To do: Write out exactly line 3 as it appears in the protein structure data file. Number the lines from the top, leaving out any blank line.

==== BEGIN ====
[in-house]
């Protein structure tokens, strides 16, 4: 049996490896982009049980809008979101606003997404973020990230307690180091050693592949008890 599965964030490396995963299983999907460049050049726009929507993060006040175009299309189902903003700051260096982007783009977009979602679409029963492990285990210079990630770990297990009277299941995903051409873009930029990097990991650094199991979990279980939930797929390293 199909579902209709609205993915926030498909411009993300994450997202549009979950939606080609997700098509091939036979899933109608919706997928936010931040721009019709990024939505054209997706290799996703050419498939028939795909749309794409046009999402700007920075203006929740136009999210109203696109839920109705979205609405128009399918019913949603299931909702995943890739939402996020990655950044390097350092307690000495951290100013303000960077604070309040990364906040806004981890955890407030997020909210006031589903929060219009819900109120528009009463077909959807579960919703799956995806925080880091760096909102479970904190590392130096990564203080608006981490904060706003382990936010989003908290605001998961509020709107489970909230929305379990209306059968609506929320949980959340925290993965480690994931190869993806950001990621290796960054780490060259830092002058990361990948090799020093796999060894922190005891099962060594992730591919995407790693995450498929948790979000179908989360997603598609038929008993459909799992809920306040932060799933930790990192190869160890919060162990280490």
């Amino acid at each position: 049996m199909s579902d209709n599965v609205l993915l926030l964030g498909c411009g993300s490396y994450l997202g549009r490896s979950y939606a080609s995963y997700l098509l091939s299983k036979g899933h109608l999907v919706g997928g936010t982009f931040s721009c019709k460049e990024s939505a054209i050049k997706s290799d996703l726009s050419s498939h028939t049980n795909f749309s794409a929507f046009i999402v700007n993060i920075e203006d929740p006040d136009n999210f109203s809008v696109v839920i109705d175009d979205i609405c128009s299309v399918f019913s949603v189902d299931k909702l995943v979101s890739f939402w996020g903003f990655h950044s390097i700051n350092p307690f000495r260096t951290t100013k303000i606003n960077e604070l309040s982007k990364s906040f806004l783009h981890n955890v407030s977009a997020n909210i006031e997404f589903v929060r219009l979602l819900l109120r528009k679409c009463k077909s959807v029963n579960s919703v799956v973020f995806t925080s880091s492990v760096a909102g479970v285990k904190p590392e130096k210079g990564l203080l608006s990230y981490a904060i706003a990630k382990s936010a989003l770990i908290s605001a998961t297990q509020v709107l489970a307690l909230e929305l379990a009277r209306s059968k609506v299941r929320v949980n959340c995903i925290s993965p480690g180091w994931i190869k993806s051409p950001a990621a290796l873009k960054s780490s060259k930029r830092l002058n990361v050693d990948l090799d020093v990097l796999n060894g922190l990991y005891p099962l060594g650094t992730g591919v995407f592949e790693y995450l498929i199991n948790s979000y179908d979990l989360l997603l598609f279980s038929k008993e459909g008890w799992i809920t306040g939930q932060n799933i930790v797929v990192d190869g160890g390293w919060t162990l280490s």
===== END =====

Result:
């Amino acid at each position: 049996m199909s579902d209709n599965v609205l993915l926030l964030g498909c411009g993300s490396y994450l997202g549009r490896s979950y939606a080609s995963y997700l098509l091939s299983k036979g899933h109608l999907v919706g997928g936010t982009f931040s721009c019709k460049e990024s939505a054209i050049k997706s290799d996703l726009s050419s498939h028939t049980n795909f749309s794409a929507f046009i999402v700007n993060i920075e203006d929740p006040d136009n999210f109203s809008v696109v839920i109705d175009d979205i609405c128009s299309v399918f019913s949603v189902d299931k909702l995943v979101s890739f939402w996020g903003f990655h950044s390097i700051n350092p307690f000495r260096t951290t100013k303000i606003n960077e604070l309040s982007k990364s906040f806004l783009h981890n955890v407030s977009a997020n909210i006031e997404f589903v929060r219009l979602l819900l109120r528009k679409c009463k077909s959807v029963n579960s919703v799956v973020f995806t925080s880091s492990v760096a909102g479970v285990k904190p590392e130096k210079g990564l203080l608006s990230y981490a904060i706003a990630k382990s936010a989003l770990i908290s605001a998961t297990q509020v709107l489970a307690l909230e929305l379990a009277r209306s059968k609506v299941r929320v949980n959340c995903i925290s993965p480690g180091w994931i190869k993806s051409p950001a990621a290796l873009k960054s780490s060259k930029r830092l002058n990361v050693d990948l090799d020093v990097l796999n060894g922190l990991y005891p099962l060594g650094t992730g591919v995407f592949e790693y995450l498929i199991n948790s979000y179908d979990l989360l997603l598609f279980s038929k008993e459909g008890w799992i809920t306040g939930q932060n799933i930790v797929v990192d190869g160890g390293w919060t162990l280490s």